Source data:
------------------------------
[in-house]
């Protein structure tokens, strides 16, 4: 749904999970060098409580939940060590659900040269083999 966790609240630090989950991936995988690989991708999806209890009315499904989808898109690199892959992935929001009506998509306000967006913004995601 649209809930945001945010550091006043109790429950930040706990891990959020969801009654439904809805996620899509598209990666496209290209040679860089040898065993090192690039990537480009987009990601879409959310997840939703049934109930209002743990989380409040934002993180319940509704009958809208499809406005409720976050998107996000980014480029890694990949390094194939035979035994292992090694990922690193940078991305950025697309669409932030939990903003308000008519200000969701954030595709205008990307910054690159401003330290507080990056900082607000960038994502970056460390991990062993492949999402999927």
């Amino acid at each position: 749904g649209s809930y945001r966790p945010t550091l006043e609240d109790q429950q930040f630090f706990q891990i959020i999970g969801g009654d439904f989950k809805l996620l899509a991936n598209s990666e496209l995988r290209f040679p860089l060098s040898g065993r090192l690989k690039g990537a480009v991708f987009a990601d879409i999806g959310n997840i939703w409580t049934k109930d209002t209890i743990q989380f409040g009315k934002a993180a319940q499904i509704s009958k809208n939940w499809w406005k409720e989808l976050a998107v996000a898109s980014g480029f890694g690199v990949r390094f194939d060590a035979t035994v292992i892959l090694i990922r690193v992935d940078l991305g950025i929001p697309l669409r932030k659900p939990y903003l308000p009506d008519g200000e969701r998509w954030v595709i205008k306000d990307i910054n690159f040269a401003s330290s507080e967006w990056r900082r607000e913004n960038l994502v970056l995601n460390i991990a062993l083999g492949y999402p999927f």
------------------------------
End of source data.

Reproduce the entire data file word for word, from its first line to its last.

[in-house]
């Protein structure tokens, strides 16, 4: 749904999970060098409580939940060590659900040269083999 966790609240630090989950991936995988690989991708999806209890009315499904989808898109690199892959992935929001009506998509306000967006913004995601 649209809930945001945010550091006043109790429950930040706990891990959020969801009654439904809805996620899509598209990666496209290209040679860089040898065993090192690039990537480009987009990601879409959310997840939703049934109930209002743990989380409040934002993180319940509704009958809208499809406005409720976050998107996000980014480029890694990949390094194939035979035994292992090694990922690193940078991305950025697309669409932030939990903003308000008519200000969701954030595709205008990307910054690159401003330290507080990056900082607000960038994502970056460390991990062993492949999402999927």
């Amino acid at each position: 749904g649209s809930y945001r966790p945010t550091l006043e609240d109790q429950q930040f630090f706990q891990i959020i999970g969801g009654d439904f989950k809805l996620l899509a991936n598209s990666e496209l995988r290209f040679p860089l060098s040898g065993r090192l690989k690039g990537a480009v991708f987009a990601d879409i999806g959310n997840i939703w409580t049934k109930d209002t209890i743990q989380f409040g009315k934002a993180a319940q499904i509704s009958k809208n939940w499809w406005k409720e989808l976050a998107v996000a898109s980014g480029f890694g690199v990949r390094f194939d060590a035979t035994v292992i892959l090694i990922r690193v992935d940078l991305g950025i929001p697309l669409r932030k659900p939990y903003l308000p009506d008519g200000e969701r998509w954030v595709i205008k306000d990307i910054n690159f040269a401003s330290s507080e967006w990056r900082r607000e913004n960038l994502v970056l995601n460390i991990a062993l083999g492949y999402p999927f």